Urola USA will introduce the M6-SC six-station wheel, which boasts 25% faster cycles than previous models. Key features include servo-driven takeout, faster trimming, and a mechanical mold-closing system with a small hydraulic cylinder for final closing. Output for 1- to 2-gal industrial and chemical containers is 2000/hr.
New all-electric extrusion blow models will debut from Automa and Plastimac SpA (the latter represented here by American Jet Stream). Plastimac’s new Plastiblow PB2E/D is equipped with a double carriage and clamps that rest on horizontal linear guides. Optimized head design reportedly facilitates quick color changes. The Eledrive parison programmer provides 128-point control. The double-sided machine runs up to three cavities and produces 300-cc bottles in a 10-sec cycle. At the show, the machine will have a triple head for producing HDPE shampoo bottles.
Automa’s first all-electric extrusion blow machine, called the Apex 300, has a horizontal stroke and bobbing extruder. Available for the first time in the U.S., the machine takes up to five cavities and makes 150-cc to 1.5L HDPE containers at about 3600/hr.
A new three-layer reciprocating-screw machine is Uniloy Milacron’s first coextrusion model in this line. The UMR 2000-3L is aimed at extended-shelf-life applications, particularly dairy bottles manufactured outside the U.S. The new machine offers 20% to 30% faster cycles, a simpler design, and less maintenance than shuttle or wheel machines, according to sales and marketing manager Rich Smith.
The machine has dual 65-mm extruders, a 12-parison head, and Uniloy’s proprietary deflashing system. Since it is designed to produce three-layer HDPE bottles with a middle layer of post-consumer recyclate, an automatic screenchanger is integrated into the machine to protect against regrind contamination. Output for 1L to 1.5L dairy bottles is 5760/hr. Other models will target bottles from 80 cc to 4L.
PET outputs soar
A new 34-cavity Sidel rotary reheat stretch-blow system reaches a new productivity level of 61,200 bottles/hr and is claimed to be one of the fastest machines in the world. Model SBO 34 Highspeed is for small containers up to 24 oz. Higher production is facilitated by lighter mold-support units. Its operating cost is 30% less than that of two Sidel SBO 20 Series2 machines, which would be required to match its output. The SBO 34 Highspeed also fits into nearly the same space as an SBO 20. Air consumption has been reduced with an optional exhaust-air recycling system. Production changeover takes less than 50 min with two operators.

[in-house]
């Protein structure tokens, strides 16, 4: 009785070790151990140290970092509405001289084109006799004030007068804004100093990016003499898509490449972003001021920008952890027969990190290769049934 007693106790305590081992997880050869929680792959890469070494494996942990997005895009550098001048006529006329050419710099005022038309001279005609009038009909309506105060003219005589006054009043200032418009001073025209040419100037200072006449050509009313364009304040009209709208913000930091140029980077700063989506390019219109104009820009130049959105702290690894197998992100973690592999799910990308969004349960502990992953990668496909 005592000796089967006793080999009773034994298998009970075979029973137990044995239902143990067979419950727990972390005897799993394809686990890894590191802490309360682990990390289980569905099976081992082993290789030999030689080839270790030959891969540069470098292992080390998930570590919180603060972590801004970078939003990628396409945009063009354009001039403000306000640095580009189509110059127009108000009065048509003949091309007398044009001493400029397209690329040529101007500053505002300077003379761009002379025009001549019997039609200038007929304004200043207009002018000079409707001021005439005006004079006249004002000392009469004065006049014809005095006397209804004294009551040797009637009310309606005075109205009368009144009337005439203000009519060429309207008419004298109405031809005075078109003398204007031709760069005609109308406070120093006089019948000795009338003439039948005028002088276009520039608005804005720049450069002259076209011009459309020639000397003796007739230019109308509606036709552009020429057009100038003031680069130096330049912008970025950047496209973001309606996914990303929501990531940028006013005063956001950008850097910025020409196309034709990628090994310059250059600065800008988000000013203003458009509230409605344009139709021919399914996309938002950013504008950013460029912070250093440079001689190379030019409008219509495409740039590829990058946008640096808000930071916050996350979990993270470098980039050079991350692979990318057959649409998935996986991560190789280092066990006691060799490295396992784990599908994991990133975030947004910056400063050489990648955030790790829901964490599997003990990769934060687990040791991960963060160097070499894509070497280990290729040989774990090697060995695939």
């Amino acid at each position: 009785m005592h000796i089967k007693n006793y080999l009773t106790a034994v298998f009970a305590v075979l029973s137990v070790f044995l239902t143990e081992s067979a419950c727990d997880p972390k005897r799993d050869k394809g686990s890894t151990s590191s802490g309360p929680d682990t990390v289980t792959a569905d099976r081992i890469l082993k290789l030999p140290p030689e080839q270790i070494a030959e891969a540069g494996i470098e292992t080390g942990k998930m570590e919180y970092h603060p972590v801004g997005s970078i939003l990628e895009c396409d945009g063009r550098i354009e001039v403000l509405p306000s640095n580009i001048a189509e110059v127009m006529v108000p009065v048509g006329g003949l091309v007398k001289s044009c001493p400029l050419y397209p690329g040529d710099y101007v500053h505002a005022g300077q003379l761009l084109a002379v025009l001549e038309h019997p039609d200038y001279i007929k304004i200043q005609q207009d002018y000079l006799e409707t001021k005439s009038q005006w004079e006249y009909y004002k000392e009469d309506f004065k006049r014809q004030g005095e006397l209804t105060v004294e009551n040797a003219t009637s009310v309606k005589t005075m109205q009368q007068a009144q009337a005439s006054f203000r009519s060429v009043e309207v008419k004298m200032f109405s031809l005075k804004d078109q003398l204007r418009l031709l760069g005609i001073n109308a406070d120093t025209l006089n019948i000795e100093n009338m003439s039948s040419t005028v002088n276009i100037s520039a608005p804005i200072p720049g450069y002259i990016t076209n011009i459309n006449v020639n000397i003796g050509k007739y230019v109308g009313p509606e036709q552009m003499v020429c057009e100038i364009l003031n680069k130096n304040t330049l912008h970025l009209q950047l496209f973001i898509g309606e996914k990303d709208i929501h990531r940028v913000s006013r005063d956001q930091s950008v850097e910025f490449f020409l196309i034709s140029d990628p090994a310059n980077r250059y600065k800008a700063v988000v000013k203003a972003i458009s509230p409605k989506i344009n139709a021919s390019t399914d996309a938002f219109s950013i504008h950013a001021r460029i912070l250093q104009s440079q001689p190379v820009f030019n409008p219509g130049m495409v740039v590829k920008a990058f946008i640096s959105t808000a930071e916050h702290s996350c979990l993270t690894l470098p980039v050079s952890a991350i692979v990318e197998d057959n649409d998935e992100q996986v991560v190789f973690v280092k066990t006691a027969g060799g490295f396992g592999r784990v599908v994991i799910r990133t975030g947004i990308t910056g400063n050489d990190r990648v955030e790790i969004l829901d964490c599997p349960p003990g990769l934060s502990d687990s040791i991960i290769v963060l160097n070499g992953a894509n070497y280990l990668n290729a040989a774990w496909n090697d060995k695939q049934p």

Nissei ASB Co. has introduced what is said to be the first all-electric one-step stretch-blow system. The small four-station ASB-15N/10E is a prototype that Nissei is using to gauge market interest, according to Jamie Pace, U.S. sales manager. He says that if there is sufficient interest, Nissei will consider building larger versions. The machine has a footprint of 3 x 8 ft. At the show, it will run 15-cc PET mascara bottles in a 10-cavity mold on a 9-sec cycle for 4000 bottles/hr.
Meanwhile, Nissei’s Chinese-built reheat stretch-blow system will make its North American debut. The NB series is offered in two- and four-cavity versions for narrow-neck PET bottles up to 6L. The machine boasts a small footprint and output of 2000 bottles/hr for carbonated soft drinks, water, and shampoo.